FGC #504 Metroid Prime 3: Corruption

CORRUPTION MOST FOULChildren of the future! This article is for you, those with covid-resistant immune systems and glorious vestigial pinky fingers. This humble 21st century boy is considering why Metroid Prime 3: Corruption is the only Metroid Prime game he ever unequivocally enjoyed, and whether or not such an outcome is even possible for the eternally forthcoming Metroid Prime 4. Future people! You have Metroid Prime 4. It may be glorious! But please enable your Ancient English translators, and enjoy the musings of this prehistoric gamer.

Before we approach an even remote present, we have to look at the distant past. Super Metroid was (and continues to be) one of the most amazing games that was ever released by Nintendo. And to follow this epic adventure, there was… nothing. I was barely in elementary school when Super Metroid hit the shelves, and we wouldn’t hear an official peep about its follow-up until I was well into high school. And that’s forever when you’re not old enough to purchase renters’ insurance! And when we did finally get word about this long awaited sequel, it was not what anyone expected. A first person shooter! Like Doom! That’s not Metroid! That’s barely even a Nintendo genre! Many japes were made about the Metroid franchise being “reborn” as something similarly nonsensical, like a puzzle or pinball game, because, seriously, could you imagine something more absurd? Super Metroid defined an entire subset of 2-D action titles, and moving its heroine into another dimension would be tantamount to having Robert Downey Jr. fight Jeff Bridges in a realistic superhero movie. Such a thing could never work! And Nintendo even seemed to have its own doubts, as the eventual Metroid Prime launched right alongside a 2-D Metroid adventure. We’re going to try this, guys, but if anyone gets scared, there’s a blue Samus right there if you need her…

This is ballsLuckily, Metroid Prime was a pretty great experience (he wrote, implying that great videogames are somehow a matter of luck and not hours and years worth of hard work). In fact, it could be argued that Metroid Prime was a success because it was the perfect inverse of its 2-D twin, Metroid Fusion (maybe an evil twin, but certainly fraternal). Metroid Fusion superficially retained the exact same gameplay as Super Metroid, but was a very separate animal from its ancestor, as it adopted much more of a “level by level” structure with a dash of overly talkative robot. Meanwhile, Metroid Prime changed seemingly everything by entering the third dimension and putting a much larger emphasis on things like “beam switching” or “log scanning”, but the world of Metroid Prime was very much Super Metroid. Give or take an icy area, practically every environment on Tallon IV could be matched to a location in Super Metroid, and this was clearly by (brilliant) design. Controlling Samus in Metroid Prime may have been new and scary, but, altered names or no, this was a very familiar environment with very familiar opponents for our players. That missile tank is hidden in that same wall, your x-ray scope is just a little different now.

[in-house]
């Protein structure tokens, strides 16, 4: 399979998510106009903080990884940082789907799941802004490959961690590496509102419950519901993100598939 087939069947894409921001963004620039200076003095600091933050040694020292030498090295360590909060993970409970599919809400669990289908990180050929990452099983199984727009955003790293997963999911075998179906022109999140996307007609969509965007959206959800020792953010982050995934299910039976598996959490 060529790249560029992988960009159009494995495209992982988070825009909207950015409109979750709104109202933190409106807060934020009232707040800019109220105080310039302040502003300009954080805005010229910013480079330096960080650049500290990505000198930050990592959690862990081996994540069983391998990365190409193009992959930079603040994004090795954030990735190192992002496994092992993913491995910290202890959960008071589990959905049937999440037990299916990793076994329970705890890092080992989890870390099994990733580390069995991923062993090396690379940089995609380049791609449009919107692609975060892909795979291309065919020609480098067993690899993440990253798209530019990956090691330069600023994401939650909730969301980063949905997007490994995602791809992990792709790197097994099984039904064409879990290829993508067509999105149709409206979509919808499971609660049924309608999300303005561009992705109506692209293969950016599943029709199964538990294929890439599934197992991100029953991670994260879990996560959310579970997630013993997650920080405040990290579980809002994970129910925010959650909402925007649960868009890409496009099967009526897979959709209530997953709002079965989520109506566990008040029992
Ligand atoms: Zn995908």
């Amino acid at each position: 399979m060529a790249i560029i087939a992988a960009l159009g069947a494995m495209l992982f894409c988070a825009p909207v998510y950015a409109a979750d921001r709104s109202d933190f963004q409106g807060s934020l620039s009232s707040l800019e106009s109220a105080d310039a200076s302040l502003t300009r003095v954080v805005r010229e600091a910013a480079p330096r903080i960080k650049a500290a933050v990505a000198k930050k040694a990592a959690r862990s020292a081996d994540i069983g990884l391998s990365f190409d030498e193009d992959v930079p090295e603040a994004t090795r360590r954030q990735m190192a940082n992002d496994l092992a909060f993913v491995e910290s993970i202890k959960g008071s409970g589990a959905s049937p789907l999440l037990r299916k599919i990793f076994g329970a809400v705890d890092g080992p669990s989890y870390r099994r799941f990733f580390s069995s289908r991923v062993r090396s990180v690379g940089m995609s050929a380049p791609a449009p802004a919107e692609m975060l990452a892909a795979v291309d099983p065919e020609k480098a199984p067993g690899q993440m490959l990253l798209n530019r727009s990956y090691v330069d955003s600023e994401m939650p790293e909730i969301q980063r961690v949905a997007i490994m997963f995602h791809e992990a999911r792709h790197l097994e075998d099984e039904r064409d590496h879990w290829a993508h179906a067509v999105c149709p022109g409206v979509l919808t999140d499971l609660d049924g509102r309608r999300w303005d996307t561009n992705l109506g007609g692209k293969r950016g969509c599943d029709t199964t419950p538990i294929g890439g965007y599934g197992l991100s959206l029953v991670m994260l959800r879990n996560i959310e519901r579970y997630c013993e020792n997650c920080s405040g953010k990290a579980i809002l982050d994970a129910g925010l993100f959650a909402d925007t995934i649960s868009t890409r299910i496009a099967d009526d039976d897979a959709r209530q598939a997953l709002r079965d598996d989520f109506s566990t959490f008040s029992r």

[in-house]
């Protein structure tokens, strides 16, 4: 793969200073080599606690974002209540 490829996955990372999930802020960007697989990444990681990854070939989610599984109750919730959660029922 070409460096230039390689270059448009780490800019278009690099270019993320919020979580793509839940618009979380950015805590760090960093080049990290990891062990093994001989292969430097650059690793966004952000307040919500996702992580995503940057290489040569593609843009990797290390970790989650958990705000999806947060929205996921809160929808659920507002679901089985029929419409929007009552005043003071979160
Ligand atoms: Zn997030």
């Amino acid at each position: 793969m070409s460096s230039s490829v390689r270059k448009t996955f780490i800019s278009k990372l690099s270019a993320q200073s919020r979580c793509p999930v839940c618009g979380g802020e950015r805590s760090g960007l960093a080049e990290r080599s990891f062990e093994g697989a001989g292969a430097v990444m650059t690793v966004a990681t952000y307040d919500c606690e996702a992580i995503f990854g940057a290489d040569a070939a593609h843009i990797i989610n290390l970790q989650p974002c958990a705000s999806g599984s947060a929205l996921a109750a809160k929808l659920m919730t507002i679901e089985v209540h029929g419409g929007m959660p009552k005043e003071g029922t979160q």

And, if pressed, I would tell you that is exactly why I finished Metroid Prime. It’s also a significant factor in why I didn’t finish Metroid Prime 2.

Metroid Prime 2: Echoes was a more confident version of Metroid Prime. No longer aping Super Metroid out of a (probably well-placed) fear of offending the Metroid fanbase, MP2 utilized a number of new ideas that further separated this adventure from the traditional Metroid experience (which had only cemented itself in, what, four games?). Required beams had carefully rationed ammo counts. Many caverns were designed around the concept of “cover” (what else do you call ducking behind a wall because the air is trying to kill you?). And the light/dark world of Aether was a completely new environment for our cosmic star heroine (though not new for another Nintendo hero). In short, MP2 did advance the Metroid Prime series on its own, separate track, and that repelled some fans.

… Or it was just me. And maybe I just don’t like ammo managing. Whatever! I didn’t like Echoes. Get over it. I have.

But Metroid Prime 3: Corruption? Now there is a game I could play all day (and did!).

BLUE BLUEIn many ways, MP3:C continues the innovative spirit of MP2. A large, continuous “world” has been ditched for multiple planets (and the occasional spacecraft) that all have separate, disparate maps. The concept of “beam ammo” has been dropped, but a new hyper mode fueled by energy tanks seems to organically fill that resource-based hole. And, for the first time in this franchise, the story seems to be genuinely and progressively character-driven. The Metroid Prime series has always had oodles of log entries and amazing environmental storytelling, but this is the first time a trio of frenemy bounty hunters was introduced so they could eventually be corrupted and become exciting boss battles. Samus Aran is the ruthless hunter of legend, but this is the first time in her franchise she felt moderately sad about missiling an opponent to oblivion (there had been deaths that made Samus sad in previous games, but those were mostly induced by Mother Brain, and not Samus’s own blaster). All new gameplay and all new feelings seem like a terrible fit for a new Metroid title, and, by all accounts, your cranky-about-any-and-all-change Goggle Bob should have bounced off Metroid Prime 3 just as quickly as Metroid Prime 2. But there’s a 100% save game file here that says that bad end never happened…

What did happen? Simple answer: for the first time, a FPS felt natural.